Write What You Know…Or No?
Kirstie is a middle-aged and very talented writer who lacks drive and focus since her scripts found fame in the 80s and 90s. When she goes to pitch her next Screenplay to her agent, she learns that a younger and clueless generation is becoming the next best thing in Publishing.
Enlisting the help of her young car dealer nephew, the protagonist hatches a plan to 1. sell her script 2. get back at the younger people who have taken over the agency and 3. make money for herself and nephew in the process.
Initially, everything is going well, until the screenwriter has to turn in more pages to the script and finds she can’t produce. The story caused reflection for me as a writer when the brother to Kirstie Alley’s character tells her to “Write What You Know.”
Low and behold, after much soul-searching, a bit of alcohol and a brief possible love connection, Kirstie goes in for the kill. She writes what she knows and all is well that ends well… not so fast. It doesn’t work that way in real-time for real writers, or does it? I’m a great believer in getting and writing the story. I view my writing as 25% “Citizen Journalism” where I’m dealing with research to get the facts right for a piece, and 75% “Storyteller” because I write from a place of truth-telling. I feel well versed in Story. The question for me and I’m sure for many writers “Who cares to hear your story?’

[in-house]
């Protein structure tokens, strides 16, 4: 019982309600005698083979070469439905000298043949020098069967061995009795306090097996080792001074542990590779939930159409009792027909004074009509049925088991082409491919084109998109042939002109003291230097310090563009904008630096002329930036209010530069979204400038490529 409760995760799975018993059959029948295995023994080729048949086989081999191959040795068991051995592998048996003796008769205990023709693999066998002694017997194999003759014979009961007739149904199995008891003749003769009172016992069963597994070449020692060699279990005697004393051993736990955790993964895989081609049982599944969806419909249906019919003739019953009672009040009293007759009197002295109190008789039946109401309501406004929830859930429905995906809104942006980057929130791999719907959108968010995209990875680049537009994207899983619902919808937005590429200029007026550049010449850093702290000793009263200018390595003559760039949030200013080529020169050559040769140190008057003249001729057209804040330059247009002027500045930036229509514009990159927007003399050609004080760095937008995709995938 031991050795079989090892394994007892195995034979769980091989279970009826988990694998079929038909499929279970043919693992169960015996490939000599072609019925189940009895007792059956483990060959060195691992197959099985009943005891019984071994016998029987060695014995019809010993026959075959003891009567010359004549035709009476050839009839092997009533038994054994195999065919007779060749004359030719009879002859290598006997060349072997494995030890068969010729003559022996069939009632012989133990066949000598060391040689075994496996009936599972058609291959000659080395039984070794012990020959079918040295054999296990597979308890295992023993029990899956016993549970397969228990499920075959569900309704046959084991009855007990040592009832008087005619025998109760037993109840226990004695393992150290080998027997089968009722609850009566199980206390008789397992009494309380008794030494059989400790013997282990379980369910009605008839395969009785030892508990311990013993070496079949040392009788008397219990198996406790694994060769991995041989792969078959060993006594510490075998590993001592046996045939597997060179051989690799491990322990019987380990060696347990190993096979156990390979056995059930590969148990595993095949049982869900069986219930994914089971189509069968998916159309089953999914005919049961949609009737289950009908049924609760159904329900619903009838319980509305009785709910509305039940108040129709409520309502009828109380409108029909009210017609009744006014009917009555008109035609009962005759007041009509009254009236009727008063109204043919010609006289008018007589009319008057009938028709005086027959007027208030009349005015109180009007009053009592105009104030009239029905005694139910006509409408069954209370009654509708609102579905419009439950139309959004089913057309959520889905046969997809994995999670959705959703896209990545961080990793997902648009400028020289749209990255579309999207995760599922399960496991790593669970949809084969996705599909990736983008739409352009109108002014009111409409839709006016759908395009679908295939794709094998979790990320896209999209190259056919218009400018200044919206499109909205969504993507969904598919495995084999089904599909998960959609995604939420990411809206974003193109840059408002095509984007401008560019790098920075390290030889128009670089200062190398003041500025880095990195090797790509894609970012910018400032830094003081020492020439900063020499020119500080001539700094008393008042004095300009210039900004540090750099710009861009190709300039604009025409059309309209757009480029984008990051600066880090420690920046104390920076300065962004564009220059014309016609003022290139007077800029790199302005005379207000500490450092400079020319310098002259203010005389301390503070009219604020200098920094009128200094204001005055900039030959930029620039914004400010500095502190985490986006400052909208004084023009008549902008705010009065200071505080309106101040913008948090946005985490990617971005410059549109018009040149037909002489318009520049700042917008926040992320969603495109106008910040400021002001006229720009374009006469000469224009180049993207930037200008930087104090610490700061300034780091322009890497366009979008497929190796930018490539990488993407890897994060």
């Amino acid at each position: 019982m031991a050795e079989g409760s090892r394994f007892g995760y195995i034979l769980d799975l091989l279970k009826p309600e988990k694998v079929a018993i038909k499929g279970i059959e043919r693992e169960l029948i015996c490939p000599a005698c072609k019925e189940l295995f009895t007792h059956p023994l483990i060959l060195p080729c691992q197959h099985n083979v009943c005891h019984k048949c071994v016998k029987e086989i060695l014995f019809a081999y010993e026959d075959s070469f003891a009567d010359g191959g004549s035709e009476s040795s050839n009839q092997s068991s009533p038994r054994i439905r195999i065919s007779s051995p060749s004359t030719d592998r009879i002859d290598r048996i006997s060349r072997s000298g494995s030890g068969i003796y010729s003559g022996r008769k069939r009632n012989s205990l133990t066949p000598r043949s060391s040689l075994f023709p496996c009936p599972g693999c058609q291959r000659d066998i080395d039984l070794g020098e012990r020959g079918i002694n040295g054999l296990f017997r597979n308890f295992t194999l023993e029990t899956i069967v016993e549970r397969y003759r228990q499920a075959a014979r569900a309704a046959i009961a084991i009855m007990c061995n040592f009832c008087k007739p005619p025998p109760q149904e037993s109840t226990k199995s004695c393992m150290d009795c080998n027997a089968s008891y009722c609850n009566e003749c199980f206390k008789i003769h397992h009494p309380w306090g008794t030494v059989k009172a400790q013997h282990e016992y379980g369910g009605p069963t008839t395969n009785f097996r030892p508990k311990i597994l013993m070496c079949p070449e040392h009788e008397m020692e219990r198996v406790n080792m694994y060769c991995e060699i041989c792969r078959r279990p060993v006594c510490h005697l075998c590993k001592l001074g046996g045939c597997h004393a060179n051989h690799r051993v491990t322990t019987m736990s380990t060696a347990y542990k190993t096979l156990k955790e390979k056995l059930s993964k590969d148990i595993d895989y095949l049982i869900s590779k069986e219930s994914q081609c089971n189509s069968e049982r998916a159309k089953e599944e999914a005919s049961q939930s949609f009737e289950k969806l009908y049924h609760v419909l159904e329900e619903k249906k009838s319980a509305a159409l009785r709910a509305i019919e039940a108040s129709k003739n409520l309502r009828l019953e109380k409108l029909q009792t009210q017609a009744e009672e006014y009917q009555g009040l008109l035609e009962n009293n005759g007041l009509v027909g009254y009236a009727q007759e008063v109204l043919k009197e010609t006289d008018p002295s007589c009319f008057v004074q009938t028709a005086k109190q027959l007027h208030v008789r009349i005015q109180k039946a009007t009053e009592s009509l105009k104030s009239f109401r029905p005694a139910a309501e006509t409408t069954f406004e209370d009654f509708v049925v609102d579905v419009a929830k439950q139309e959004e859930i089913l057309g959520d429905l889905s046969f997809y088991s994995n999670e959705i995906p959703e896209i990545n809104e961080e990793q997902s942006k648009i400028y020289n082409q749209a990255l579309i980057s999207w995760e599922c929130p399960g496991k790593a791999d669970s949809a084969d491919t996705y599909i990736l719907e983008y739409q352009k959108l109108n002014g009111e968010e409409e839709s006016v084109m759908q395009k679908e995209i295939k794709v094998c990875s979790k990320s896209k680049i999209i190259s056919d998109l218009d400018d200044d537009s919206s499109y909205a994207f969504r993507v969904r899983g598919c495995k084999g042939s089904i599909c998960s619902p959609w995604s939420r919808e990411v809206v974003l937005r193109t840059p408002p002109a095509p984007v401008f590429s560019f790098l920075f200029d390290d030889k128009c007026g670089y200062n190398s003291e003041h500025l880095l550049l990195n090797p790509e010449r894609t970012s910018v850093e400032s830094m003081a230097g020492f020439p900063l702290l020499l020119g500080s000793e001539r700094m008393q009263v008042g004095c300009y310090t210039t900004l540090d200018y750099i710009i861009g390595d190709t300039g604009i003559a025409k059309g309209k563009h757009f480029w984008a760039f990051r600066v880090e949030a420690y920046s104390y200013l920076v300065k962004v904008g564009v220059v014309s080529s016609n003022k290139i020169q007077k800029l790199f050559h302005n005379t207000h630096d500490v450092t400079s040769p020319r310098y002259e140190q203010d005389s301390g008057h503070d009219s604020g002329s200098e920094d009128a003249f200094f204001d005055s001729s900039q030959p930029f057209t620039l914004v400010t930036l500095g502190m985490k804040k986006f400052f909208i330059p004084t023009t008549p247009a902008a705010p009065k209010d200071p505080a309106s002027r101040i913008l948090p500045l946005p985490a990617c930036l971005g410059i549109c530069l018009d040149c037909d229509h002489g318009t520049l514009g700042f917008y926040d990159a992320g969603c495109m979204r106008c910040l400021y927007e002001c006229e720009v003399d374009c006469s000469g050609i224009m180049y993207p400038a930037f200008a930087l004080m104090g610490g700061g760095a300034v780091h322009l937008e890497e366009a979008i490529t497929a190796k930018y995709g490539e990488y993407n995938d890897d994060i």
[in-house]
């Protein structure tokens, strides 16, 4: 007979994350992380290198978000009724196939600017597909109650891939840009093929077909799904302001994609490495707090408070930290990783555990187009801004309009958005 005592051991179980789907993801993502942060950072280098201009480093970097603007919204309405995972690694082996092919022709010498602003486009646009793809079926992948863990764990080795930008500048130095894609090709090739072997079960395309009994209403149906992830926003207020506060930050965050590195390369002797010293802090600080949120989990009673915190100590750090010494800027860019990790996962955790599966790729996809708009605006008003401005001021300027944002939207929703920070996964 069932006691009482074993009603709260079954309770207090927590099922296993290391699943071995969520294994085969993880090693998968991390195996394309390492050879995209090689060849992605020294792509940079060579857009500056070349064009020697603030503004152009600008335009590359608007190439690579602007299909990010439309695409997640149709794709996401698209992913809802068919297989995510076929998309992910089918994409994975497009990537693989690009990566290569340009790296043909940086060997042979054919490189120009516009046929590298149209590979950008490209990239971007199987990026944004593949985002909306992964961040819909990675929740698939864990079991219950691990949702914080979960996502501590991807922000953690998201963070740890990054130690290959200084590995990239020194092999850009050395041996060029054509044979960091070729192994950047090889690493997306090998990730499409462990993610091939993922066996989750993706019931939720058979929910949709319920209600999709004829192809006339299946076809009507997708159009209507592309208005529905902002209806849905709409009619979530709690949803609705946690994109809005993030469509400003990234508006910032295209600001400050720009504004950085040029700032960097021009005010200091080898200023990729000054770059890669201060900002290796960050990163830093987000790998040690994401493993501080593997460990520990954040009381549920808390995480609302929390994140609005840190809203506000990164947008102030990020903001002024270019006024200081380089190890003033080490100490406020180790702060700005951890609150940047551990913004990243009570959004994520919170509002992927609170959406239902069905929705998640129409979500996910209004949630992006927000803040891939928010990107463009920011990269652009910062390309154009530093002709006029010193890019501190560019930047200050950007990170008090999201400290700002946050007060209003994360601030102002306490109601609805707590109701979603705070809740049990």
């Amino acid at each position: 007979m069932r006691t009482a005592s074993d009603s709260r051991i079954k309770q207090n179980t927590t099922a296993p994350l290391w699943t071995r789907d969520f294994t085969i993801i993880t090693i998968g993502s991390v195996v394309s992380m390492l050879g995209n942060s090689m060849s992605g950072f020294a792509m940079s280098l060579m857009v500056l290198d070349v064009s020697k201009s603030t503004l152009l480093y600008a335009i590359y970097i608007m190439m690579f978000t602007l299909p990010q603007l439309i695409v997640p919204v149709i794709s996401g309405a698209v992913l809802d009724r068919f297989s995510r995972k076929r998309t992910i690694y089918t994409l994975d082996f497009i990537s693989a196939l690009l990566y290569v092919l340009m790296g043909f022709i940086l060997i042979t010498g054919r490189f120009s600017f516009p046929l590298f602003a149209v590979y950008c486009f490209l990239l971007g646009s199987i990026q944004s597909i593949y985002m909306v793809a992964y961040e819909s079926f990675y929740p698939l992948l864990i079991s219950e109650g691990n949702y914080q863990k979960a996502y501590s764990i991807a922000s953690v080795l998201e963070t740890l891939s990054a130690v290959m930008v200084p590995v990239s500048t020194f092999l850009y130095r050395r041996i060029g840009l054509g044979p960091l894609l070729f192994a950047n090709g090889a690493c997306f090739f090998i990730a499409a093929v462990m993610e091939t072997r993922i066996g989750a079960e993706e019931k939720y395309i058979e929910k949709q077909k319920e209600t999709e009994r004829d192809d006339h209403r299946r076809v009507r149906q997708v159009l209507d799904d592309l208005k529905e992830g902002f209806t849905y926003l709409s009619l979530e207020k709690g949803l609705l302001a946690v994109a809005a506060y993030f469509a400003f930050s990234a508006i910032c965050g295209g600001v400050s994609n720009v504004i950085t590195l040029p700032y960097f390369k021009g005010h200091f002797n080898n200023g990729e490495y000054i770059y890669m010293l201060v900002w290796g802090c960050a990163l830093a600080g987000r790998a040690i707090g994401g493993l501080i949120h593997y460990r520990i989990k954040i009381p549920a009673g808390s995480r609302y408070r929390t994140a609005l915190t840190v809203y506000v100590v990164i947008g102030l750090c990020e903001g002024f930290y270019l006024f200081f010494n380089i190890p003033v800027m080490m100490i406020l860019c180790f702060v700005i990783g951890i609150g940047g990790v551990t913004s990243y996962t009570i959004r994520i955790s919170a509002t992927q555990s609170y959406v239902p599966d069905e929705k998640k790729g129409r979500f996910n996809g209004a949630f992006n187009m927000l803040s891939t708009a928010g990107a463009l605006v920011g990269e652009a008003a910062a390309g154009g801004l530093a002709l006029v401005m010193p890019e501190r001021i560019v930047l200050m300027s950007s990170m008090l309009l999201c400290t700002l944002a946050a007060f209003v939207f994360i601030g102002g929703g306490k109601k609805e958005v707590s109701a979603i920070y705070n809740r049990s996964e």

Capturing an audience with the art of Storytelling is, in my opinion, the biggest boom to Movie Making. In the movie referencing Kirstie Alley as a Scriptwriter, she ends by writing “What she knows.” When writing copy for the sole purpose of making money, I don’t believe the story is always a factor. I tend to lean toward the belief that “writing what you know” goes over better for the writer and reader in personal writings and journaling that encompasses the Memoir and Autobiographical materials.
I’m a writer… period. I’ve dabbled in writings of every caliber, including attempts at writing the Screenplay, although short-lived, due in part to frustration and having to be consistent with those: Interior: Exterior: Fade In formats. Maybe I’ll dig out those One-Act Plays I submitted back in the day as well. Although Playwriting was something I took an interest in and nearly placed (several responses of play potential & offers to followup with other works) I never took my playwriting ability seriously.
After watching this movie, perhaps it’s time to take a second look at those Plays. For me, it will always be about the story. Who doesn’t like a good story, whether fiction fabricated or based on autobiographical truth?